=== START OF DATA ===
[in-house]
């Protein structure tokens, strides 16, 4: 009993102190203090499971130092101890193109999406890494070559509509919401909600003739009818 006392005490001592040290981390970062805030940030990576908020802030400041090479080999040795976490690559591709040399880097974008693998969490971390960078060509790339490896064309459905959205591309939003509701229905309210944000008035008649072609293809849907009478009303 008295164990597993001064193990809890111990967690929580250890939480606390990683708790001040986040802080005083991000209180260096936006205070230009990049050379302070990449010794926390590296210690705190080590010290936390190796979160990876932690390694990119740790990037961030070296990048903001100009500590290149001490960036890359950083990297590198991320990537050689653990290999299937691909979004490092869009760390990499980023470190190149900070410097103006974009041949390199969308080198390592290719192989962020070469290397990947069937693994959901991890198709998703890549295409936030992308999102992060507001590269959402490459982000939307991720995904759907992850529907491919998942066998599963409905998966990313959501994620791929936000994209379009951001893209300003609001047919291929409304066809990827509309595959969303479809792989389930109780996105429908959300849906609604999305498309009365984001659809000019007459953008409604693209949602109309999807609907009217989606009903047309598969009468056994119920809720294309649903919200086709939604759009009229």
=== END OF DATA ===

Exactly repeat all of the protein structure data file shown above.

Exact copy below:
[in-house]
């Protein structure tokens, strides 16, 4: 009993102190203090499971130092101890193109999406890494070559509509919401909600003739009818 006392005490001592040290981390970062805030940030990576908020802030400041090479080999040795976490690559591709040399880097974008693998969490971390960078060509790339490896064309459905959205591309939003509701229905309210944000008035008649072609293809849907009478009303 008295164990597993001064193990809890111990967690929580250890939480606390990683708790001040986040802080005083991000209180260096936006205070230009990049050379302070990449010794926390590296210690705190080590010290936390190796979160990876932690390694990119740790990037961030070296990048903001100009500590290149001490960036890359950083990297590198991320990537050689653990290999299937691909979004490092869009760390990499980023470190190149900070410097103006974009041949390199969308080198390592290719192989962020070469290397990947069937693994959901991890198709998703890549295409936030992308999102992060507001590269959402490459982000939307991720995904759907992850529907491919998942066998599963409905998966990313959501994620791929936000994209379009951001893209300003609001047919291929409304066809990827509309595959969303479809792989389930109780996105429908959300849906609604999305498309009365984001659809000019007459953008409604693209949602109309999807609907009217989606009903047309598969009468056994119920809720294309649903919200086709939604759009009229």